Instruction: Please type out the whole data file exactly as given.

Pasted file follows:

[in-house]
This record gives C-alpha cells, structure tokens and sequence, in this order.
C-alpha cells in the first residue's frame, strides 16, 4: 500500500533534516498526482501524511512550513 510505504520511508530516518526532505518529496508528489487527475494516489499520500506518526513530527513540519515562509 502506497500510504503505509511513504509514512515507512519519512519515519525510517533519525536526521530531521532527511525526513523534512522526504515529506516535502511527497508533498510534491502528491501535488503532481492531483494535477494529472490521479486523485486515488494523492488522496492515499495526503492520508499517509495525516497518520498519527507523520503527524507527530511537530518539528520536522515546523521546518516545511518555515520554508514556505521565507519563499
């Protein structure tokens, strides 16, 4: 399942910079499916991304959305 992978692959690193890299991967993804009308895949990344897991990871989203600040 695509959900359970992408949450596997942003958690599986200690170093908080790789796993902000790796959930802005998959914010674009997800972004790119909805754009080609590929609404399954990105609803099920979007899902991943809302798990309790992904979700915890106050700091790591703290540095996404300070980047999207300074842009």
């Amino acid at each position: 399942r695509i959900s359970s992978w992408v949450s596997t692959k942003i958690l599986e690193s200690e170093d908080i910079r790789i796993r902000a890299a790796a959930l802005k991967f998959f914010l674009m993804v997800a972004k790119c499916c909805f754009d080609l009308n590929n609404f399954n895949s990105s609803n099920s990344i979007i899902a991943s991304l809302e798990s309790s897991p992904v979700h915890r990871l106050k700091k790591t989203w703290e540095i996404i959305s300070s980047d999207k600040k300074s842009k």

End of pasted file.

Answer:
[in-house]
This record gives C-alpha cells, structure tokens and sequence, in this order.
C-alpha cells in the first residue's frame, strides 16, 4: 500500500533534516498526482501524511512550513 510505504520511508530516518526532505518529496508528489487527475494516489499520500506518526513530527513540519515562509 502506497500510504503505509511513504509514512515507512519519512519515519525510517533519525536526521530531521532527511525526513523534512522526504515529506516535502511527497508533498510534491502528491501535488503532481492531483494535477494529472490521479486523485486515488494523492488522496492515499495526503492520508499517509495525516497518520498519527507523520503527524507527530511537530518539528520536522515546523521546518516545511518555515520554508514556505521565507519563499
């Protein structure tokens, strides 16, 4: 399942910079499916991304959305 992978692959690193890299991967993804009308895949990344897991990871989203600040 695509959900359970992408949450596997942003958690599986200690170093908080790789796993902000790796959930802005998959914010674009997800972004790119909805754009080609590929609404399954990105609803099920979007899902991943809302798990309790992904979700915890106050700091790591703290540095996404300070980047999207300074842009």
């Amino acid at each position: 399942r695509i959900s359970s992978w992408v949450s596997t692959k942003i958690l599986e690193s200690e170093d908080i910079r790789i796993r902000a890299a790796a959930l802005k991967f998959f914010l674009m993804v997800a972004k790119c499916c909805f754009d080609l009308n590929n609404f399954n895949s990105s609803n099920s990344i979007i899902a991943s991304l809302e798990s309790s897991p992904v979700h915890r990871l106050k700091k790591t989203w703290e540095i996404i959305s300070s980047d999207k600040k300074s842009k």